- Reaction score
PAO's submit imagery to sp a particular narrative, whether it be a promotion, or an OP. Perhaps this was the only viable image from that particular event. Senior officers are not generally conducive to listening to a Cpl Image Tech who wants to frame things, or to a Capt PAO who wishes to stage events. We teeter between being PAO's, and getting described as commissars.
I would rather focus on things that matter than hands in pockets or hair and boots standard
Yes I can understand your dilemma. IMO there are too many people involved in dress policy. That’s the COs purview in consultation with the RSM.I just want a piece of paper that tells me when I'm allowed to wear an OTW shirt as opposed to this vague "when you're wearing armour / training" unit level policy. As quite frankly i'm just not fast enough at shirt changes for it to be instant when i'm out of fighting kit.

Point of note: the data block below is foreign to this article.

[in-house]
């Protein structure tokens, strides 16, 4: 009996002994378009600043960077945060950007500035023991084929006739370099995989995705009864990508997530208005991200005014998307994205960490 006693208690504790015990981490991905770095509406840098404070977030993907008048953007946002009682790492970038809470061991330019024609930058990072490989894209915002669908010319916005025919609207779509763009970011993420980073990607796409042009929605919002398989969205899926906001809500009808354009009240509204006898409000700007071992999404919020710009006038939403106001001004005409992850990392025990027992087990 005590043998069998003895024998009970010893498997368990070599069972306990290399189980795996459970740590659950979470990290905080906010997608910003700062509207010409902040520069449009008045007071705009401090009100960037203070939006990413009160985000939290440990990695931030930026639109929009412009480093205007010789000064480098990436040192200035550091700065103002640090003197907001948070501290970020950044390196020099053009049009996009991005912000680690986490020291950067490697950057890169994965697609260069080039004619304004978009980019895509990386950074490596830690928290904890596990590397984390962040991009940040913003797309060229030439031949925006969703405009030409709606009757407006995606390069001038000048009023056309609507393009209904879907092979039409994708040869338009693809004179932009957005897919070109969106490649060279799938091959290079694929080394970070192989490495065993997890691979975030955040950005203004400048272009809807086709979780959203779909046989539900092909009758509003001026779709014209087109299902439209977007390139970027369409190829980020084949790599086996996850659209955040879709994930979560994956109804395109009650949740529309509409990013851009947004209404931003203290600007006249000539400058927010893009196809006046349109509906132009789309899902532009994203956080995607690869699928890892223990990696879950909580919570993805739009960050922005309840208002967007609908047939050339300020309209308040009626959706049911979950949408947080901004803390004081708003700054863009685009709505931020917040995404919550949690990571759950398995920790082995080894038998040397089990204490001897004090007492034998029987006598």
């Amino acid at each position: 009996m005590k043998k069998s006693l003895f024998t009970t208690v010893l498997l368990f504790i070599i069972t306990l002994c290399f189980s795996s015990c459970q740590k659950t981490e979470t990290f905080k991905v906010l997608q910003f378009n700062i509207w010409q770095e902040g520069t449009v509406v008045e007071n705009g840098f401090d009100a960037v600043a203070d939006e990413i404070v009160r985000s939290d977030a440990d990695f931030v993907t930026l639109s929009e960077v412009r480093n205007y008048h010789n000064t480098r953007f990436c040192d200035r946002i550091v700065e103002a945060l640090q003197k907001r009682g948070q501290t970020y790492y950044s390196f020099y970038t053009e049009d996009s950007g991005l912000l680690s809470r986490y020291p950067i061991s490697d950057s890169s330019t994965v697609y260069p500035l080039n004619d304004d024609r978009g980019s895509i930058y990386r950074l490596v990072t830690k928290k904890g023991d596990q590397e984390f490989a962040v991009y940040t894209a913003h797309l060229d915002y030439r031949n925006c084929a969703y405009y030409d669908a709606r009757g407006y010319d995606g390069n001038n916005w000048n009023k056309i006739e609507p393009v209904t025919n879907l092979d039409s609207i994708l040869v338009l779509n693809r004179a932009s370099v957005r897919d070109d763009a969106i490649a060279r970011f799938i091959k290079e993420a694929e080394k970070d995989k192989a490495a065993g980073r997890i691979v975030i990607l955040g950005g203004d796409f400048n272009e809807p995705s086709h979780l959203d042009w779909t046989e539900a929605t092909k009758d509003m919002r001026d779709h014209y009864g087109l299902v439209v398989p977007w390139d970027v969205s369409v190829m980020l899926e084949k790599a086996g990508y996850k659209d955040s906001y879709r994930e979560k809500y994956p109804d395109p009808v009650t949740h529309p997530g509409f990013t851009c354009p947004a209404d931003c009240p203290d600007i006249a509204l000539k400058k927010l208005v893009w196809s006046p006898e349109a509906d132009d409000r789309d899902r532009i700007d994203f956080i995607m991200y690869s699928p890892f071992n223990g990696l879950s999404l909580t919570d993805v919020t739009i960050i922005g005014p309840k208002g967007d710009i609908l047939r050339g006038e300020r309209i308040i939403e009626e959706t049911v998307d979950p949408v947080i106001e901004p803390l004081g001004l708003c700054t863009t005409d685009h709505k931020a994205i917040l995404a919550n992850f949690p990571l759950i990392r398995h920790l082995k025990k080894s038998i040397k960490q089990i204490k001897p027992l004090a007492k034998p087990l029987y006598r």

I sometimes wear a green shirt with a picture of a cat throwing a grenade on it.Yes I can understand your dilemma. IMO there are too many people involved in dress policy. That’s the COs purview in consultation with the RSM.
On Fridays I wear a red tshirt under my blue uniform shirt in contravention of dress regs. A rebel I know.
Some folks I know have worn this in CADPAT and flight suitI sometimes wear a green shirt with a picture of a cat throwing a grenade on it.
Some folks I know have worn this in CADPAT and flight suit
Your typical 100% cotton t-shirt. Pre-shrunk to make sure your size is maintained throughout several washes, and a classic fit. • 100% jersey knit • Pre-shrunk • Seamless, double-need ⅞” collar • Taped neck and shoulders • Classic fitpropgun.storenvy.com
Aircrew were always the easiest to get information from during E&E/tactical questioning exercises as they invariably had a squadron t-shirt on, or something like that, e.g.,:
"Number, rank, name, date of birth, oh, I see you're from XYZ squadron? You know that you've just told us your unit without even realizing it. Anything else you'd like to share?"